Contracts with Agents
Contracts with Agents
Close Up of Our Contract
Close Up of Our Contract

When players place an agent on a job, they will use a token to ID which agents belong to them. Players can play more than one agent on a job.

Accept/Deny Cards
Accept/Deny Cards

When a contract has 4 accept/deny cards played on it, the A/D cards are revealed, if there is an accept card, the job is attempted. If all the cards are deny, players take their agents back and the and the A/D cards are held until the end of the round.

Looks Like We Have a Job
Looks Like We Have a Job

Prior to this method, we were worried that players might forget what mission was theirs and two players might claim the same contract. Our plan was to test the game as it was and see if that was really a problem. While we were talking about this game this past weekend (6/12) we came up with this solution and I spent the rest of the weekend working on changing the prototype around. There were a few other changes but I will cover that in a later post.

As always, feel free to check out our google doc and leave us comments or questions.

Link to the Google Doc for this project

Find us on Twitter (Follow Us!) and Facebook (Like Us!)

If you have any comments or questions, leave a comment here or email Chris at c.renshall.tgik.games@gmail.com

If you have made it this far, would you like to go a little farther? We have a regular Google hangout with other designers. We talk about the games we are working on and share helpful tips and ideas on how to make designing our game easier. We meetup every other Saturday. Either comment here or tweet me or email me and I will add you to the list and send you a link to the Google hangout.

Let’s Design a Game #8 Checking in With Aidan Part 2

We spent most of the time talking about the main mechanic, but the benefit of working with a co-designer are the ideas that can spawn and being able to talk about them immediately. Aidan had the idea to change the agents and the contract owners to just colors. There would be many colors for players to be and their identity would be hidden until they were done with that color, think Small World and setting your race into decline. As jobs were being completed, the contracts and the color owner would be set to the side and displayed for everyone to see. Players would not be able to collect on the jobs until they revealed who they were. Players could have agents they are upgrading over time so they need to balance how much reward they take in vs how fast they want to upgrade. I guess there would also have to be an incentive to let your jobs ride.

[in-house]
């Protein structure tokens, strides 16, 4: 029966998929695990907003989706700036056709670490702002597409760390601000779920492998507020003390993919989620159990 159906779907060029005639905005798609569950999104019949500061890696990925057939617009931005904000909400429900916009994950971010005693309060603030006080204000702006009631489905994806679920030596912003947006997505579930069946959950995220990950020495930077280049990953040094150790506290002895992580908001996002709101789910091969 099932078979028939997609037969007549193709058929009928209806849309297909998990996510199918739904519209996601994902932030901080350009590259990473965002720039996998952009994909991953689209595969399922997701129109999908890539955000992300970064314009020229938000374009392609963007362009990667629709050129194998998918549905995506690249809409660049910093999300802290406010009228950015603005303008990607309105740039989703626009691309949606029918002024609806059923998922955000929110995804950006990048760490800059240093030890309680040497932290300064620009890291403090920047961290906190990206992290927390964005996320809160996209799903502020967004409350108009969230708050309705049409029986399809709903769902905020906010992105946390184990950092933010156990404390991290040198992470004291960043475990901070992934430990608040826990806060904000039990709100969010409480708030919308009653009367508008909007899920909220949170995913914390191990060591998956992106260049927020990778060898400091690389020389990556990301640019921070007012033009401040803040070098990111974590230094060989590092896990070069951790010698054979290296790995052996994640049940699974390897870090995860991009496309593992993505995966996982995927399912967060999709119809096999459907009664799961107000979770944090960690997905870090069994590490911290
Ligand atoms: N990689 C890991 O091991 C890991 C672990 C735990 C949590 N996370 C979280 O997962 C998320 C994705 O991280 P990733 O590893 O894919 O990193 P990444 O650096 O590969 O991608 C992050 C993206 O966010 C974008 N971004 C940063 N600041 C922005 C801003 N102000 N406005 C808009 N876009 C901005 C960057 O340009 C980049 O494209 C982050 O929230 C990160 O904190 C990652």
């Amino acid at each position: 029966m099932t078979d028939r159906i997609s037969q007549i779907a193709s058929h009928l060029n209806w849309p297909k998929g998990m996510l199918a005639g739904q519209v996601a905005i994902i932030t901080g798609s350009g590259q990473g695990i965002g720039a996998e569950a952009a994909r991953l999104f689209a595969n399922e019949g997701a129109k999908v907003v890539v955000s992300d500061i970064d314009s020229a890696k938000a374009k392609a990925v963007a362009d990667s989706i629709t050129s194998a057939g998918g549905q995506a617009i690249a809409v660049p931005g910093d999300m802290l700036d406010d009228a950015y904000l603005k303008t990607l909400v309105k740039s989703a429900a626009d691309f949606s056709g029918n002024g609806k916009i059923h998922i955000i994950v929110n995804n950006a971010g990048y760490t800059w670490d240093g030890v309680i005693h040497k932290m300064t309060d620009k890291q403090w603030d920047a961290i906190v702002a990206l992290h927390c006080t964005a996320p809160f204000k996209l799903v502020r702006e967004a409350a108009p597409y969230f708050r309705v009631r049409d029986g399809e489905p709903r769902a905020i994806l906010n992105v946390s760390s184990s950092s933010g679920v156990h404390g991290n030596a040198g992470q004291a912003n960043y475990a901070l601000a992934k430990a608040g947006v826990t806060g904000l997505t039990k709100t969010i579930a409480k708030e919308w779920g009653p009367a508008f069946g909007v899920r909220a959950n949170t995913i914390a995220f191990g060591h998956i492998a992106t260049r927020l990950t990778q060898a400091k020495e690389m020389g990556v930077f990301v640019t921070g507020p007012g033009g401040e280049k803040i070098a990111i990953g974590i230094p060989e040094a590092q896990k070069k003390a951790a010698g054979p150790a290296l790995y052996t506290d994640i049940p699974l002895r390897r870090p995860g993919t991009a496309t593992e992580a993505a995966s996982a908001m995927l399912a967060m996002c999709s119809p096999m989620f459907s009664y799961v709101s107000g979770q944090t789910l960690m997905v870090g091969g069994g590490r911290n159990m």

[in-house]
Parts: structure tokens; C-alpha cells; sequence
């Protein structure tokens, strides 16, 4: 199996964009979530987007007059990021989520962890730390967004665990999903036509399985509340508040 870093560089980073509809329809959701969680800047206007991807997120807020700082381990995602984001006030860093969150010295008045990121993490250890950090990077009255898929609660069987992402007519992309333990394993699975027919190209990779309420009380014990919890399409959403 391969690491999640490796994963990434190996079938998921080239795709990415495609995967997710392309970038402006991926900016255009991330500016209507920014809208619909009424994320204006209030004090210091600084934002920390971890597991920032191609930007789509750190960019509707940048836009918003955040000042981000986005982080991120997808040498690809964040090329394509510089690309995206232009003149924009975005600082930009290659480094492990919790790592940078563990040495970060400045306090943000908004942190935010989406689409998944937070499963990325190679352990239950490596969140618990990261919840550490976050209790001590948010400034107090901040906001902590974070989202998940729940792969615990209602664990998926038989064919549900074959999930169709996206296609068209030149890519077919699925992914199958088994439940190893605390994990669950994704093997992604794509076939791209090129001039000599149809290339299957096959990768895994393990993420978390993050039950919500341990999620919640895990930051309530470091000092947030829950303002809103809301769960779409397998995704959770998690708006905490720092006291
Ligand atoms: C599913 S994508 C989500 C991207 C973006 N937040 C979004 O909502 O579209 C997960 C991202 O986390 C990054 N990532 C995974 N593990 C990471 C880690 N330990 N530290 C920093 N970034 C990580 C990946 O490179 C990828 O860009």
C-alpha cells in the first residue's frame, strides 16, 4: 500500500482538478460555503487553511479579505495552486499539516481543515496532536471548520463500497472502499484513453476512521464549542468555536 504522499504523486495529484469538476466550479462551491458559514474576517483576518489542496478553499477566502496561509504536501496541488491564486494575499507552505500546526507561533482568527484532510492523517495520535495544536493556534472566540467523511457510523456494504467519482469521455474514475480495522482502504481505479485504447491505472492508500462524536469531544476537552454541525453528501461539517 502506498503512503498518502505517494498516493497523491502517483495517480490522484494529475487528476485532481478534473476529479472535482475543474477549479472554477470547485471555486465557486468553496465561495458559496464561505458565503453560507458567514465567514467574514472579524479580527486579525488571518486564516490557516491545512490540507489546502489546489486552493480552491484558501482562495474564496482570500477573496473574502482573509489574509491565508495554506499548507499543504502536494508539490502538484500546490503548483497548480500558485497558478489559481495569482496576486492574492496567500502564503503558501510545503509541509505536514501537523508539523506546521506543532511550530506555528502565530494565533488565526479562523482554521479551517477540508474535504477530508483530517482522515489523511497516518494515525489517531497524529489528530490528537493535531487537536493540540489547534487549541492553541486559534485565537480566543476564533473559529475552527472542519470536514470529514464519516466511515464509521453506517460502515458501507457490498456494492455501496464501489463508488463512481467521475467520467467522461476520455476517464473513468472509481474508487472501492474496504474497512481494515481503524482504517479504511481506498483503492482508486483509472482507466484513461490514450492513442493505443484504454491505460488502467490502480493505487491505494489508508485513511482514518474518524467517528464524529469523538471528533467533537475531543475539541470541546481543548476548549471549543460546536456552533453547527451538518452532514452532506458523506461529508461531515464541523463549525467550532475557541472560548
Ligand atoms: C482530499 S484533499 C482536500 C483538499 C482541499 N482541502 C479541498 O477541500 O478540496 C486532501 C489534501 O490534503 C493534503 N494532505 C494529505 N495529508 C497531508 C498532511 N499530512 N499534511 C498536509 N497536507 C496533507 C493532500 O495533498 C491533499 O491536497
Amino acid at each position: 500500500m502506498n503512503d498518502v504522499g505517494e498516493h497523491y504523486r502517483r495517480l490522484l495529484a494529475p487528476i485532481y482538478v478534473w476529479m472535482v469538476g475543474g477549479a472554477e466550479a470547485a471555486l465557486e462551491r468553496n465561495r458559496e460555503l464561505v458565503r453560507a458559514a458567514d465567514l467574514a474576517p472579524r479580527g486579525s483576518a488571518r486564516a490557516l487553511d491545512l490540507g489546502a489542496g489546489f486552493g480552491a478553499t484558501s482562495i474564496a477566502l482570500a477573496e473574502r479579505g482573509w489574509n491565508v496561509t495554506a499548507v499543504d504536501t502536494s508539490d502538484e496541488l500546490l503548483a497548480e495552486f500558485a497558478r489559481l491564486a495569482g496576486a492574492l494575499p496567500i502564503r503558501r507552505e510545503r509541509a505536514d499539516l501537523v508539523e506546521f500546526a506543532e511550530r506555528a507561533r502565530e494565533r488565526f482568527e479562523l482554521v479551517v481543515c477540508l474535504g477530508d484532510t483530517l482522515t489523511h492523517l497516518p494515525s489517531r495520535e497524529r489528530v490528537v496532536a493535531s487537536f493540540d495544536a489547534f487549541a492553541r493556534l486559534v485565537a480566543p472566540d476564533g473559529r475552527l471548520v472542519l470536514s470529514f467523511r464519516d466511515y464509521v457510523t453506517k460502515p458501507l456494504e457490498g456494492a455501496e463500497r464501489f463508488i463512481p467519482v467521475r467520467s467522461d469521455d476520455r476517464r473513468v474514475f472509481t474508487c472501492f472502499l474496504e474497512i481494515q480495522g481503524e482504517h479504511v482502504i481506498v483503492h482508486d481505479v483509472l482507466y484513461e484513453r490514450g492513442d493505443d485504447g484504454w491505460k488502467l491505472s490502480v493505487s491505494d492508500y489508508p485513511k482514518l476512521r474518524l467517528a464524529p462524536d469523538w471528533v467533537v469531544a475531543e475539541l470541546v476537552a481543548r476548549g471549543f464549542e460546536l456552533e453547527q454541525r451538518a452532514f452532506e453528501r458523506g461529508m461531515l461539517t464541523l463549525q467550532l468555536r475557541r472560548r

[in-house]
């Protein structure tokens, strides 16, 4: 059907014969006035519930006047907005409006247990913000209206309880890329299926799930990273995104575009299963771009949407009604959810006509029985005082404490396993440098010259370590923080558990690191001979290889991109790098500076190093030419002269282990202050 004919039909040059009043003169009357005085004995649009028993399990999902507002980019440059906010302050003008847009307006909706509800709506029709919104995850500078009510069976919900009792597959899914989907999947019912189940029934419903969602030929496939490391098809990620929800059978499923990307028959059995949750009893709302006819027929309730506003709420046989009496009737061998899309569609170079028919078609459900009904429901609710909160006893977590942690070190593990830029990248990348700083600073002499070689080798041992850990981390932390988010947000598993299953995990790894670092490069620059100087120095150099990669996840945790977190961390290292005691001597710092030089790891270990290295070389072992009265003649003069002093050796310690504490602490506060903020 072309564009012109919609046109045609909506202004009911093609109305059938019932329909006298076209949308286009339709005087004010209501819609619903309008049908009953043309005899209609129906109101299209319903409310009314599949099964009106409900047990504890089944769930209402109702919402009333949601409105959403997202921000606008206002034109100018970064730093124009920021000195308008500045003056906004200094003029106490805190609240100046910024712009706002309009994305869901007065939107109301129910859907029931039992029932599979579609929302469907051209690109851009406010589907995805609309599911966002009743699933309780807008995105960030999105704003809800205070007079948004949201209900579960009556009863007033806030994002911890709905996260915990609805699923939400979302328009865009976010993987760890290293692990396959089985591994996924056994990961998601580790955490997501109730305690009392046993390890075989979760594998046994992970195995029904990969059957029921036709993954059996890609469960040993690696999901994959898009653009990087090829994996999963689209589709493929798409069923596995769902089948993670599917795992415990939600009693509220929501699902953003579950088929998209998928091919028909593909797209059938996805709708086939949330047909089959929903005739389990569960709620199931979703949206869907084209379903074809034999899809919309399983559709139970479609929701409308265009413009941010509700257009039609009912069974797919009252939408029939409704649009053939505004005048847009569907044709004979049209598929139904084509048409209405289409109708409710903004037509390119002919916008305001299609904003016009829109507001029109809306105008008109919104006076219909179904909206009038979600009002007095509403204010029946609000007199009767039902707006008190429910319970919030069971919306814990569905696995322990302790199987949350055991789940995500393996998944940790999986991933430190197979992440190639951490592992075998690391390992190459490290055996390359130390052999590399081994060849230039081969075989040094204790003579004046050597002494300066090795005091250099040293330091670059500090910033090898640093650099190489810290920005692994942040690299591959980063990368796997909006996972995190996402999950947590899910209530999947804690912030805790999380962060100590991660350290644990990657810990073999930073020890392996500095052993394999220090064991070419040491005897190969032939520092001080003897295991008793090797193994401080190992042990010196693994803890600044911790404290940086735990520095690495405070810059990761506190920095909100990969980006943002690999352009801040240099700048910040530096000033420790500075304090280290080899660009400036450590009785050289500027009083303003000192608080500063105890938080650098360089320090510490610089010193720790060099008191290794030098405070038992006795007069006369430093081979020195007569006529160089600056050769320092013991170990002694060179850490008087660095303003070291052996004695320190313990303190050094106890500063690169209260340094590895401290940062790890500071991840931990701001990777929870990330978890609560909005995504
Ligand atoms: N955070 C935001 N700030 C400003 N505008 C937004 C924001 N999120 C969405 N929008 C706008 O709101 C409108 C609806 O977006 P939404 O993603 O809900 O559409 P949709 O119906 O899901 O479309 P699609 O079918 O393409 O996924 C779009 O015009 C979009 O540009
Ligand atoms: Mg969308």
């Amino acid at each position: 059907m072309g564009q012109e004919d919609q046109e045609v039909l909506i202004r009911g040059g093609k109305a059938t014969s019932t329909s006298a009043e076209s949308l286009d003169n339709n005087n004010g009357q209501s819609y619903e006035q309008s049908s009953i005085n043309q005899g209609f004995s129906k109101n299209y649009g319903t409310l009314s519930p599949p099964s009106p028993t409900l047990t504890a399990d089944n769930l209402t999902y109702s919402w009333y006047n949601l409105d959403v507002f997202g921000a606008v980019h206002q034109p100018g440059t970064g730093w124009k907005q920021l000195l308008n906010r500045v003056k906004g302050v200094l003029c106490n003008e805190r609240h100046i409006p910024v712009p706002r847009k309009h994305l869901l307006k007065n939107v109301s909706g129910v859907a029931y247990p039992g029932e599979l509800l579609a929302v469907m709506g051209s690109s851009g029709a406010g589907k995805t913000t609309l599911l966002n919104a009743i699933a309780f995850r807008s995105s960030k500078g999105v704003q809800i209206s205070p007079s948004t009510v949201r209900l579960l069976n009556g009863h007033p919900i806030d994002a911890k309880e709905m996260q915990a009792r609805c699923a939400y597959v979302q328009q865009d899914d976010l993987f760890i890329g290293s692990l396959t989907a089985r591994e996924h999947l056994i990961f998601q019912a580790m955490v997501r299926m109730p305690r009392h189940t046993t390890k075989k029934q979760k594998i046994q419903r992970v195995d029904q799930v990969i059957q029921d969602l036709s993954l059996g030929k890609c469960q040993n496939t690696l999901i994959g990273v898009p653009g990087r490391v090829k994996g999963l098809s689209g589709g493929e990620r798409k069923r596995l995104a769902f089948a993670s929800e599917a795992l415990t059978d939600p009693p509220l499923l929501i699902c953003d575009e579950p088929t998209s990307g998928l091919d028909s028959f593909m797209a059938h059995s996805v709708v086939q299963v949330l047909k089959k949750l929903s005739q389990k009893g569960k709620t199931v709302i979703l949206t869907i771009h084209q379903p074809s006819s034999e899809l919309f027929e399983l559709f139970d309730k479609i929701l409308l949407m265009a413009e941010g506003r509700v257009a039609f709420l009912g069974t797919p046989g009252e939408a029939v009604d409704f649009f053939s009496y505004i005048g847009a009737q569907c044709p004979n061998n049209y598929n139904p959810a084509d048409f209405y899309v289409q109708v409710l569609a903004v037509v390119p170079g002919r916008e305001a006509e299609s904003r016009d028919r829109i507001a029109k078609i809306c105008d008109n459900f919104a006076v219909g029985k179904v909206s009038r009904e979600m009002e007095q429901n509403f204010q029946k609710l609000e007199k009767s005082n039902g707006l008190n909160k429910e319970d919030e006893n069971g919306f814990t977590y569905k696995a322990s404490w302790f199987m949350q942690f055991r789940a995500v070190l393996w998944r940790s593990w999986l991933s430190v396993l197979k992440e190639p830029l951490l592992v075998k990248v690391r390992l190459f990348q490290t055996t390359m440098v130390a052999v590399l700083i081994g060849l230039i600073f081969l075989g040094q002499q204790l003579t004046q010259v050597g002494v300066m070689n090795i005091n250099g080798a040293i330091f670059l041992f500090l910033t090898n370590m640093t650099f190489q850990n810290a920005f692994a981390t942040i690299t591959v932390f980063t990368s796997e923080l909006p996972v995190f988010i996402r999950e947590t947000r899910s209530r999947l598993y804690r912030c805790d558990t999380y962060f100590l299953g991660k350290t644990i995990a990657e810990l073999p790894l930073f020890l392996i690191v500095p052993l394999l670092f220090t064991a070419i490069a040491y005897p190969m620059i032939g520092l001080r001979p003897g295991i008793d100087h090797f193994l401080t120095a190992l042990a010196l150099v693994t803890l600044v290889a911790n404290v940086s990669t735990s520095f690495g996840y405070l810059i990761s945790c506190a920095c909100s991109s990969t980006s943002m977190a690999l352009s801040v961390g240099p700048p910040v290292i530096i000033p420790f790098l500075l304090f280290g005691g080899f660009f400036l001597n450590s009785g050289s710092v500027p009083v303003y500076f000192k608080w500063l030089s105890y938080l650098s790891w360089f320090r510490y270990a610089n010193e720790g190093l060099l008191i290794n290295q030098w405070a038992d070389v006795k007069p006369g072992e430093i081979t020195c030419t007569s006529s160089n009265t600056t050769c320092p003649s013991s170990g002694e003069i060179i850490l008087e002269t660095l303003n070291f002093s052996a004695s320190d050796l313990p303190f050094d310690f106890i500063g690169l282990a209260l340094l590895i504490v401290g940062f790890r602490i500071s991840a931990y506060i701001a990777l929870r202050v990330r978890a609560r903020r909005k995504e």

The game idea aside, what I want to get across is the generation of a new idea and how excited we were when we started talking about the new idea. We would not jump off the current project to chase the side ideas, but we make notes, talk out the idea for 10-15 minutes and set it aside until we get around to looking at it.

We did talk about the worker placement idea (#6) and we were both excited to start working on the game. I think what that means is I will start developing the worker placement game in parallel with “Who Are You Working For?” (I guess I just working titled the project) If that sounds like a lot of work, there is a lot of down time gaps in projects. As soon as one game is ready for testing, I need to develop other games. My only real concern is being able to keep up with a blog schedule for two games. There could be times when I make some great development progress on one game and have tests going on with another. I don’t think it will be a problem in the end, but the thought still crosses my mind.

Link to the Google Doc for this project

Find us on Twitter (Follow Us!) and Facebook (Like Us!)

If you have any comments or questions, leave a comment here or email Chris at c.renshall.tgik.games@gmail.com

If you have made it this far, would you like to go a little farther? We have a regular Google hangout with other designers. We talk about the games we are working on and share helpful tips and ideas on how to make designing our game easier. We meetup every other Saturday. Either comment here or tweet me or email me and I will add you to the list and send you a link to the Google hangout.

Let’s Design a Game #7 Checking in With Aidan Part 1

The best part of being part of a design team is having a co-designer to check in with when you are working on a separate project. I took what I had on my white board and what I had made so far of the alpha prototype and walked Aidan through the game. We focused on the bidding mechanic right away as we both identified the bidding mechanic as the most interesting part of the game. While I was explaining the full game concept, I did mention that the first iteration  of the game used a hand of cards moving around the table. I talked about what I liked and didn’t like about the idea of a hand that moves around and while Aidan kind of liked the idea at first. I expressed my list of concerns with a hand of cards that could be dropped of lose its order and we both agreed that we need to find a better way.

Keep in mind, the main mechanic I wrote about earlier was not set in stone at this point, we were exploring all of our options.